• A professional car care industry as classified with the United States Department of Commerce, Bureau of Census, Economic Census, North American Product Classification System (NAPCS), Sector 81—Other Services (Industries arranged by NAICS Sectors), specifically NAICS Code 811192 includes:
      • Automotive Detailing Services (i.e., cleaning, polishing)
      • Automotive Washing and Polishing
      • Car Detailers
      • Car Washes
      • Detailing Services (i.e., cleaning, polishing), Automotive
      • Mobile Car, Truck and Bus Washes
      • Self-Service Carwash
      • Truck and Bus Washes, and
      • Waxing and Polishing of Motor Vehicles
  • The professional car care industry offers a variety of services, consisting of:
      • Full-Service
      • Full-Service Conveyor
      • Detailing
      • Full-Service Detailing
      • Express Detailing
      • Exterior-Only
      • Exterior-Only Conveyor
      • In-Bay Automatic
      • Self-Service
      • Convenience Store
      • Gasoline
      • Oil Change/Quick Lube
      • Truck Rental
      • Oil Company Car Wash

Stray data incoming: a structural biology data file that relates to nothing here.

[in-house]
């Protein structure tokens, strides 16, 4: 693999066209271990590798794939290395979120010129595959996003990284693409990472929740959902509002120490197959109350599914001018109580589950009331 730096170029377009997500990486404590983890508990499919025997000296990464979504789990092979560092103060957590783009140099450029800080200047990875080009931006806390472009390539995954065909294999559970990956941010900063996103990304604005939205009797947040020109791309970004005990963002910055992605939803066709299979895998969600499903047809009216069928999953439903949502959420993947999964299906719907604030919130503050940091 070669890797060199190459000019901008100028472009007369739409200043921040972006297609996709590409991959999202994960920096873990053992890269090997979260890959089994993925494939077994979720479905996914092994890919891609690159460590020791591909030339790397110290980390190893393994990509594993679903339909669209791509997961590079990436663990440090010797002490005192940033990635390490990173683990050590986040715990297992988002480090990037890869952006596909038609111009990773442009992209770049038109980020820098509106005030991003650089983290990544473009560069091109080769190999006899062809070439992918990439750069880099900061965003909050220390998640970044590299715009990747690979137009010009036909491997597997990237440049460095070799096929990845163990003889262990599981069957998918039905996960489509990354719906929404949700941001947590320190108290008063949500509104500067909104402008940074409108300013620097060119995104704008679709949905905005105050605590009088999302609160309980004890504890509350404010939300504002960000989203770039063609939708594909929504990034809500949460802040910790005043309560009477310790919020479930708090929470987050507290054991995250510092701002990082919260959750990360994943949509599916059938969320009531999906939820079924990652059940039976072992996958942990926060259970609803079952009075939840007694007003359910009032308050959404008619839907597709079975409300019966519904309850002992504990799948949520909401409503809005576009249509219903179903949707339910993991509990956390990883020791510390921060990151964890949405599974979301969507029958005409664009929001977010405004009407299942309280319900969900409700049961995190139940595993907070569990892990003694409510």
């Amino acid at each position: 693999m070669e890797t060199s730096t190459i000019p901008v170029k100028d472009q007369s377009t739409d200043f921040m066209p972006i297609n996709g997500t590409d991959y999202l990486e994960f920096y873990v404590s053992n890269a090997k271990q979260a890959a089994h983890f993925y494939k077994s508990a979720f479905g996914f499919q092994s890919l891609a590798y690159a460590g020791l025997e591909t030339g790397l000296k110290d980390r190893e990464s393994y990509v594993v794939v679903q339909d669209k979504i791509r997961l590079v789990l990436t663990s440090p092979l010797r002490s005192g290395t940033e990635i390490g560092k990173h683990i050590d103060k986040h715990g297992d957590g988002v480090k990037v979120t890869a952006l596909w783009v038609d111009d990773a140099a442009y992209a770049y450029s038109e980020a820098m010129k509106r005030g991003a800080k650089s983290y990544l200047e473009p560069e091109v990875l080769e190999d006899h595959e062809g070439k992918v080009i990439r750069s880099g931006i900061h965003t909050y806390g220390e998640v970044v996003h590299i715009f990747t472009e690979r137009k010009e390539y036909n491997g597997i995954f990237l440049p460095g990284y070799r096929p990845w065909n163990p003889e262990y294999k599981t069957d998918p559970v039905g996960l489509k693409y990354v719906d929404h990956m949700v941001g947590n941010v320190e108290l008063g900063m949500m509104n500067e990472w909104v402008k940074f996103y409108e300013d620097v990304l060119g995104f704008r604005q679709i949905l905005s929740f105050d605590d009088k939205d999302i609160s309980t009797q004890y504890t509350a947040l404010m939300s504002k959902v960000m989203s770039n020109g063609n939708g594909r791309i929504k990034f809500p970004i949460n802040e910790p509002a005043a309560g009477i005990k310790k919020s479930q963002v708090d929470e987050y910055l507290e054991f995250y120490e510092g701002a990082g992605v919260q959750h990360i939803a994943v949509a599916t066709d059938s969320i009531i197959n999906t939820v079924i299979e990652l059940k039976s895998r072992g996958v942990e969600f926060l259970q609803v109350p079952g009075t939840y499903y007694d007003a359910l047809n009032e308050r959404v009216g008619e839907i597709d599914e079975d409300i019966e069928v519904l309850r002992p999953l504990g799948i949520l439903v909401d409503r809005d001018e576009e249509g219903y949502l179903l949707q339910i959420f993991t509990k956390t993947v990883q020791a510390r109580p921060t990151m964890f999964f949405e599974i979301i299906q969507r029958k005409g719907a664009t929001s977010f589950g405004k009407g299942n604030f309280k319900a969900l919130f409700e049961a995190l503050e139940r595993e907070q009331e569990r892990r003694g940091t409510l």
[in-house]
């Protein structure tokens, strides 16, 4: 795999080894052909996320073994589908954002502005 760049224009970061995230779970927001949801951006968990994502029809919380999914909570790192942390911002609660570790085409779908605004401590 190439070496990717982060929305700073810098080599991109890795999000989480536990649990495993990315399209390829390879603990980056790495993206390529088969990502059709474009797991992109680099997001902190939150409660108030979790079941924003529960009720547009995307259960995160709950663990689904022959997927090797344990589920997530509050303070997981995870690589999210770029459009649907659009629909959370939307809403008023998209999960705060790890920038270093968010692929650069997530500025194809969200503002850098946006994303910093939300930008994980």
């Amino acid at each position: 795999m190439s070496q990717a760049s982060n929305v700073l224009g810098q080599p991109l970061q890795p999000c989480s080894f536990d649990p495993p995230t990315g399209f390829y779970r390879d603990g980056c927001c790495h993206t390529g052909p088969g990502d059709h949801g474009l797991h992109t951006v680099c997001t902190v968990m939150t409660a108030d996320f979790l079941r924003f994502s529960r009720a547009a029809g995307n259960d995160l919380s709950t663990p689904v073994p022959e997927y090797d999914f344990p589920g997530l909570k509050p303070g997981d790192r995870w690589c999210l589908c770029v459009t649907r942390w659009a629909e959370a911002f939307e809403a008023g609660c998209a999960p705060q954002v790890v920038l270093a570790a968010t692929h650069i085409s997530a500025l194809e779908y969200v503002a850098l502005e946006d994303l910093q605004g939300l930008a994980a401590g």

• Paintless Dent Repair
      • Gold Plating
      • Windshield Repair
      • Hand Car Wash
      • Window Tinting, and
      • Vinyl/Leather Repair, according to the professional car care industry.
  • It is estimated that there are 75,000 car washes in North America where consumers spend more than $22.2 billion annually to have their vehicles professionally cleaned. [INTERNATIONAL CARWASH ASSOCIATION AT-A-GLANCE, 68]
  • A professional car care enterprise has a division strictly dedicated to servicing dealerships in the automotive industry-new and used car dealerships, Internet auto sales companies, auto auctions, manufacturers, and on-site auto shows, as well as dealerships for RVs, boats, trucks, motorcycles and new farm equipment. [THE CAR DEALERSHIP WASH GUYS, 69]